Ms. Hen found reading this novel difficult because most of it consists of people standing around at a party, screaming and being horrible to each other. Even though the prince is an simple character, everyone in his circle is out to get everyone else, and are only interested in themselves. This made it difficult for Ms. Hen to pay attention to what was happening in the novel.

Some hens appeared in THE IDIOT, which made Ms. Hen happy. There was talk about dreams that are childish, “Once Alexandra Ivanovna saw nine hens in a dream, and this caused a formal quarrel between her and her mother – why – it is difficult to explain.” Dreaming of hens might be childish, but Ms. Hen doesn’t know why she should tell her mother and have a formal quarrel about it. Ms. Hen realizes that this novel took place in a different culture, and a different time. A lot of aspects of this novel made Ms. Hen cringe, for the way women were treated, and the ridiculousness of fighting duels, but she knows that she can’t do anything about the way the world used to be.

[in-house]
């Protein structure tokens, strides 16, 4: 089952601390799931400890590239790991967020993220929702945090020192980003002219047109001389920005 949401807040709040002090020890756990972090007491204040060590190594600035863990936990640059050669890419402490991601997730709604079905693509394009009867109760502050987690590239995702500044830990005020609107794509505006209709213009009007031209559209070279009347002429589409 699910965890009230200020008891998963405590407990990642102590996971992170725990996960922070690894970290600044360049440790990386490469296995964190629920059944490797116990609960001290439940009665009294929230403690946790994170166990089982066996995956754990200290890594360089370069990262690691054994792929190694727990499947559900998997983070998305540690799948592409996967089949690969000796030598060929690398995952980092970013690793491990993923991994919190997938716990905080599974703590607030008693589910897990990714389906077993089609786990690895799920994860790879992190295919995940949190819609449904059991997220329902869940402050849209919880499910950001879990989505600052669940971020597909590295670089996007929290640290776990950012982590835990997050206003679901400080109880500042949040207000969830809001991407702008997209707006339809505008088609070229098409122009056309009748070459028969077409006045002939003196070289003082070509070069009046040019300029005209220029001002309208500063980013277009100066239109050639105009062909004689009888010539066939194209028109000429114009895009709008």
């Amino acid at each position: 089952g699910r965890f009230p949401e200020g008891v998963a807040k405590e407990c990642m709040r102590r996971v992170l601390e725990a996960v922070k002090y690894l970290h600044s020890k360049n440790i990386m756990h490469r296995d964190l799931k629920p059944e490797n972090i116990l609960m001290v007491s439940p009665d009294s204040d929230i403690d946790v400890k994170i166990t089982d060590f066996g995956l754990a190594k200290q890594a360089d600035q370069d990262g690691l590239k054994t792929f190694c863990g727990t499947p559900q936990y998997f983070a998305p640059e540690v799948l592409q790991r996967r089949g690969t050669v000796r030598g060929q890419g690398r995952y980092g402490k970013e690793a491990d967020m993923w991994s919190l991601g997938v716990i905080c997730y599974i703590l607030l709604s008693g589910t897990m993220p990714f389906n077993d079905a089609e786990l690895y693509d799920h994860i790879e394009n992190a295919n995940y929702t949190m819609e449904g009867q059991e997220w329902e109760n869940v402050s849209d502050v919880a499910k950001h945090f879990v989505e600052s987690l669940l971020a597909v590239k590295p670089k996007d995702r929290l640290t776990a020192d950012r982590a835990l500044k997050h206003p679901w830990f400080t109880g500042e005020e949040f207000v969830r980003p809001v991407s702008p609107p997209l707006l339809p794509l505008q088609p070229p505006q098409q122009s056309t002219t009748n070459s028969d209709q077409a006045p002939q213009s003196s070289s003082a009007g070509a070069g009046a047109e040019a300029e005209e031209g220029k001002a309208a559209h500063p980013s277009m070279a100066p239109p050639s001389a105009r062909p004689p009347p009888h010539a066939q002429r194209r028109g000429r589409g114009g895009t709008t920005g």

Ms. Hen thought this novel was difficult, and slow. It took her a very long time to finish. When she was reading, there seemed to be a lot of suffering on every page. Ms. Hen likes to read about people’s troubles that are not her own. There’s a special degree of torment that goes along with the Russian soul. Ms. Hen thinks she might have a piece of Russian soul inside her, even though she is not Russian, she feels as if she connects with Russia through a type of astral cord that she can’t control.